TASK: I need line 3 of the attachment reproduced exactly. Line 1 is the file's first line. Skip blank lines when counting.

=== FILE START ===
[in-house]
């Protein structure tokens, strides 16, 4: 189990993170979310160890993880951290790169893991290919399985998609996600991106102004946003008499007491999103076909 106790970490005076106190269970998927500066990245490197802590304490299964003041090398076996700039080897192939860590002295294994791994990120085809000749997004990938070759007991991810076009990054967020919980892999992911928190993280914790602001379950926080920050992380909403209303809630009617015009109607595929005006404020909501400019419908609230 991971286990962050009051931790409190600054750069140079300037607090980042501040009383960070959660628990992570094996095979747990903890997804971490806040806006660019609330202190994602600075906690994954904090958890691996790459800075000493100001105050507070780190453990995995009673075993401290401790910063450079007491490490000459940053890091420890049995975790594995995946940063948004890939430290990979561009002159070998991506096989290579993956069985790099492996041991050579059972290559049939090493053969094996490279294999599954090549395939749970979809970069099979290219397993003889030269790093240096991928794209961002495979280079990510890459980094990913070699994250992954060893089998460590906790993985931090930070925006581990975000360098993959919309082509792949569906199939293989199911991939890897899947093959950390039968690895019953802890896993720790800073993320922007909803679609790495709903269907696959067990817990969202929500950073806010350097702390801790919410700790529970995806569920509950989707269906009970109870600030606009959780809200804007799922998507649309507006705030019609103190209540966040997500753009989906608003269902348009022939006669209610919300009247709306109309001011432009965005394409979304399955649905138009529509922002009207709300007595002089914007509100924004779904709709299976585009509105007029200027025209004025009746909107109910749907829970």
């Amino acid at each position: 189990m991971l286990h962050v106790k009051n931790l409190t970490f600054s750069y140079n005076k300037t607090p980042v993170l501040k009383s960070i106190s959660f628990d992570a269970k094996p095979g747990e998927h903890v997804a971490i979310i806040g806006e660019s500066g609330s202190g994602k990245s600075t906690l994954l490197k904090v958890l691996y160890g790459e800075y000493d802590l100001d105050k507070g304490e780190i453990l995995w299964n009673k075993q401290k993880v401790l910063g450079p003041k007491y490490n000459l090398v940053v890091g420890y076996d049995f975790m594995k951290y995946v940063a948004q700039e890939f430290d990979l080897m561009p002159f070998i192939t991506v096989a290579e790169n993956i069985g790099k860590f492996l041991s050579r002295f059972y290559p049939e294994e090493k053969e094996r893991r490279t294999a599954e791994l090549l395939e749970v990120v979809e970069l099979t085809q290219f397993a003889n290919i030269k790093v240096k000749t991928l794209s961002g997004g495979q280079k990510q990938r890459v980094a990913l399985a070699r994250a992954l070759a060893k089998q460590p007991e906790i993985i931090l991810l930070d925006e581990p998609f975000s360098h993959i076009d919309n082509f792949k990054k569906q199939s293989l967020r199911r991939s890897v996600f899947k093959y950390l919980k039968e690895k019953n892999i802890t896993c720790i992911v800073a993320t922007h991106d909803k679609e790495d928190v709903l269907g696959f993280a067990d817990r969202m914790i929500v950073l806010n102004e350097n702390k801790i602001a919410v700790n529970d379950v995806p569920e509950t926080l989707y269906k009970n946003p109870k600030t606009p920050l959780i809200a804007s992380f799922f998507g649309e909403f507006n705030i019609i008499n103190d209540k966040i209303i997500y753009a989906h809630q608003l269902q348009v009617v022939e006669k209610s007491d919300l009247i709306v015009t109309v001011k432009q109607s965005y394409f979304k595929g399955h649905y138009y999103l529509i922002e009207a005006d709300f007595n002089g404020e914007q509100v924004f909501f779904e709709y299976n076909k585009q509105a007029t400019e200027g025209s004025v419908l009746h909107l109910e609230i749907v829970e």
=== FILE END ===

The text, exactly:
């Amino acid at each position: 189990m991971l286990h962050v106790k009051n931790l409190t970490f600054s750069y140079n005076k300037t607090p980042v993170l501040k009383s960070i106190s959660f628990d992570a269970k094996p095979g747990e998927h903890v997804a971490i979310i806040g806006e660019s500066g609330s202190g994602k990245s600075t906690l994954l490197k904090v958890l691996y160890g790459e800075y000493d802590l100001d105050k507070g304490e780190i453990l995995w299964n009673k075993q401290k993880v401790l910063g450079p003041k007491y490490n000459l090398v940053v890091g420890y076996d049995f975790m594995k951290y995946v940063a948004q700039e890939f430290d990979l080897m561009p002159f070998i192939t991506v096989a290579e790169n993956i069985g790099k860590f492996l041991s050579r002295f059972y290559p049939e294994e090493k053969e094996r893991r490279t294999a599954e791994l090549l395939e749970v990120v979809e970069l099979t085809q290219f397993a003889n290919i030269k790093v240096k000749t991928l794209s961002g997004g495979q280079k990510q990938r890459v980094a990913l399985a070699r994250a992954l070759a060893k089998q460590p007991e906790i993985i931090l991810l930070d925006e581990p998609f975000s360098h993959i076009d919309n082509f792949k990054k569906q199939s293989l967020r199911r991939s890897v996600f899947k093959y950390l919980k039968e690895k019953n892999i802890t896993c720790i992911v800073a993320t922007h991106d909803k679609e790495d928190v709903l269907g696959f993280a067990d817990r969202m914790i929500v950073l806010n102004e350097n702390k801790i602001a919410v700790n529970d379950v995806p569920e509950t926080l989707y269906k009970n946003p109870k600030t606009p920050l959780i809200a804007s992380f799922f998507g649309e909403f507006n705030i019609i008499n103190d209540k966040i209303i997500y753009a989906h809630q608003l269902q348009v009617v022939e006669k209610s007491d919300l009247i709306v015009t109309v001011k432009q109607s965005y394409f979304k595929g399955h649905y138009y999103l529509i922002e009207a005006d709300f007595n002089g404020e914007q509100v924004f909501f779904e709709y299976n076909k585009q509105a007029t400019e200027g025209s004025v419908l009746h909107l109910e609230i749907v829970e």